Here are some scenarios in which you may have become accustomed to apologizing, but that do not actually require an apology:

  • Expressing remorse for something that was out of your control
  • Apologizing for being in the way when someone else bumps into you
  • Apologizing for being offended at something someone else has done to you
  • Apologizing for having feelings or for crying when you are upset
  • Apologizing when someone else interrupts you
  • Apologizing for making a simple request such as asking the time or a small favor
  • Apologizing for apologizing

All of these situations are scenarios in which either someone else should actually give an apology, or in which there is no need for an apology at all because there has been no offense committed.

For example, have you ever been confiding in a friend about a painful experience, and then when you started to cry, you apologized to your friend for crying? This is an unfortunately common reaction that many people have when they start to cry, and the implication is that you have done something wrong by becoming emotional when talking about a painful experience. However, in this situation your friend is probably not offended at all that you started to cry, and in fact you have done nothing wrong; you are  reacting in a perfectly appropriate way to an expression of your emotions.  Why is an apology required? For disturbing the peace? No, you do not need to apologize in this situation.

When you begin to realize that you do not have to apologize for reacting to situations in perfectly normal ways, you will start to feel more confident in yourself. However, if you start to practice asking yourself whether an apology is needed before you issue one, you might find that you feel strange or uncomfortable when you stop yourself from apologizing.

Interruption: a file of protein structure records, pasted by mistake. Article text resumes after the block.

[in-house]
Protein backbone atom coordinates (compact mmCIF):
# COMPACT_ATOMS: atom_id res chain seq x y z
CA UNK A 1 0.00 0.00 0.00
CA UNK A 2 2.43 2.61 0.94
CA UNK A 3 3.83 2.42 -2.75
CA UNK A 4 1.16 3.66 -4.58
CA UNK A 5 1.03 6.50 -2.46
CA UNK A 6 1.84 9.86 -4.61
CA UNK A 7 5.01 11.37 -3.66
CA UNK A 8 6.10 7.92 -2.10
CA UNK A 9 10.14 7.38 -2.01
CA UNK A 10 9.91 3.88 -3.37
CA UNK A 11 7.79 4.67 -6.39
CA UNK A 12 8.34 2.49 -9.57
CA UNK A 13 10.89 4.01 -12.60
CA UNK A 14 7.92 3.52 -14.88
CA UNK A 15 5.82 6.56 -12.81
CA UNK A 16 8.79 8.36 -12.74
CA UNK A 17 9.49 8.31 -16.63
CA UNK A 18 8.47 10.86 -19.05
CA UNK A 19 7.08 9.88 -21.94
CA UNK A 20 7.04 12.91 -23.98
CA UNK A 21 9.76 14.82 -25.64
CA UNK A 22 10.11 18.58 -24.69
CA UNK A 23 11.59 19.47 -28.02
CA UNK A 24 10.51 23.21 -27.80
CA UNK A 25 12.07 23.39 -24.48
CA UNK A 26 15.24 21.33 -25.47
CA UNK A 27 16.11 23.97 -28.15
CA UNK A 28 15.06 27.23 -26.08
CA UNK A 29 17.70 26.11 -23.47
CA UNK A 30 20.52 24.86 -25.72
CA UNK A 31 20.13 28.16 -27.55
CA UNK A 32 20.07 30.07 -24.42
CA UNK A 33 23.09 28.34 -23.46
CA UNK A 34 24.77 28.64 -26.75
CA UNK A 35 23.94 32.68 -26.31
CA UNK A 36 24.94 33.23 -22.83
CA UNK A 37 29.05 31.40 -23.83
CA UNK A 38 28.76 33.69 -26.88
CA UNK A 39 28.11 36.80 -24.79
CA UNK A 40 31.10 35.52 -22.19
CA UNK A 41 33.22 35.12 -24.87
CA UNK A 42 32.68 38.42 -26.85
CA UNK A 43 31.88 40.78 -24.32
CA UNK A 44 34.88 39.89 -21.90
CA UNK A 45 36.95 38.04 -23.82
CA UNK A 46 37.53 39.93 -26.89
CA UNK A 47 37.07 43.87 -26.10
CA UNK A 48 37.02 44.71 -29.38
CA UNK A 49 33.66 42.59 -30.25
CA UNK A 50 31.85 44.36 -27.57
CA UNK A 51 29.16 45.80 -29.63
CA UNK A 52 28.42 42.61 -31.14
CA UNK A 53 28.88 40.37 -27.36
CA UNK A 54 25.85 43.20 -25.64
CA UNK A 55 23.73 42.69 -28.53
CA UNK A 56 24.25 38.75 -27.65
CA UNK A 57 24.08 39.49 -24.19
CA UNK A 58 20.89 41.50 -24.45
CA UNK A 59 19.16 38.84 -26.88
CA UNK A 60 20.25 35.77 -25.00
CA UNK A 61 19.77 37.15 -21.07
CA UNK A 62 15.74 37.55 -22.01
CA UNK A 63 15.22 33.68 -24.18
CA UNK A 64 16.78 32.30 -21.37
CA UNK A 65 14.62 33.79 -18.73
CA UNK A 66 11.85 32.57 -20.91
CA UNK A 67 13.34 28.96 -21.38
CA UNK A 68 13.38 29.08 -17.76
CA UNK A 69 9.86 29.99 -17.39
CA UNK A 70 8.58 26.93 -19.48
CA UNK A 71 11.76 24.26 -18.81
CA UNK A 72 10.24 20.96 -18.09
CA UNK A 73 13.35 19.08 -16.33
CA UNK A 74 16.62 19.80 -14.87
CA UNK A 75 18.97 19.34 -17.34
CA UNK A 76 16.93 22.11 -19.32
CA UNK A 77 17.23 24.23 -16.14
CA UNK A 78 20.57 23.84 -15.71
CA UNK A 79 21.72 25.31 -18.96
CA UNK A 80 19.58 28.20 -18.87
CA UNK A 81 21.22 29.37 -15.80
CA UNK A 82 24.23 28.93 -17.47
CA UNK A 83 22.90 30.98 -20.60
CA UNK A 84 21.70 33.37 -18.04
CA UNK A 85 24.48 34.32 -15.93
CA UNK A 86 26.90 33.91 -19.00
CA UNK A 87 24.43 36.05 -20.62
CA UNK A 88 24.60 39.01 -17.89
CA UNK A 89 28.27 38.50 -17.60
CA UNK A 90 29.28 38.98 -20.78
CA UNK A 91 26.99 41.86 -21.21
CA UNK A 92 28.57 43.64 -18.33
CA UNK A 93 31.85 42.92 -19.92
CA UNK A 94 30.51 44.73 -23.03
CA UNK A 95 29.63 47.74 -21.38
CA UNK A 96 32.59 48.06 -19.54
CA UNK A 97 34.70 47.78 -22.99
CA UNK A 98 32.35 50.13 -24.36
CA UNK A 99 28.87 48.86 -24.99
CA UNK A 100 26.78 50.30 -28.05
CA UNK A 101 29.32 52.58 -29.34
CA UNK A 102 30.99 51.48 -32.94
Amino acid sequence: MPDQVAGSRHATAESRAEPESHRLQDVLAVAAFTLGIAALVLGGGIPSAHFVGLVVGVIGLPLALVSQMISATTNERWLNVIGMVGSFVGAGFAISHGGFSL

Isn’t This Just Being Polite?

No, apologizing when it is not needed is not a form of being polite. Some people have this tendency because they have been taught or socialized to believe that they should always make sure other people are comfortable, even when they are personally uncomfortable.  This is true in those cases when someone bumps into you awkwardly, but then you apologize for being in the way.  Sure, you’re trying to just be polite and diffuse the awkwardness of the situation.

However, this is almost an invitation for people to walk all over you. Maybe this will not manifest immediately in the present moment, but over time, this tendency to always present yourself as the one who’s in the way can begin to undermine your own confidence in yourself and shows others that you are not going to stand up for yourself when someone has wronged you. This is most problematic in the way that this habit contributes to your overall demeanor around others. It doesn’t mean someone is going to start bullying you immediately, but over time it contributes to the perception that you will not fault others when they take advantage of or otherwise harm you. You can be polite and kind to others without apologizing for other people’s offenses.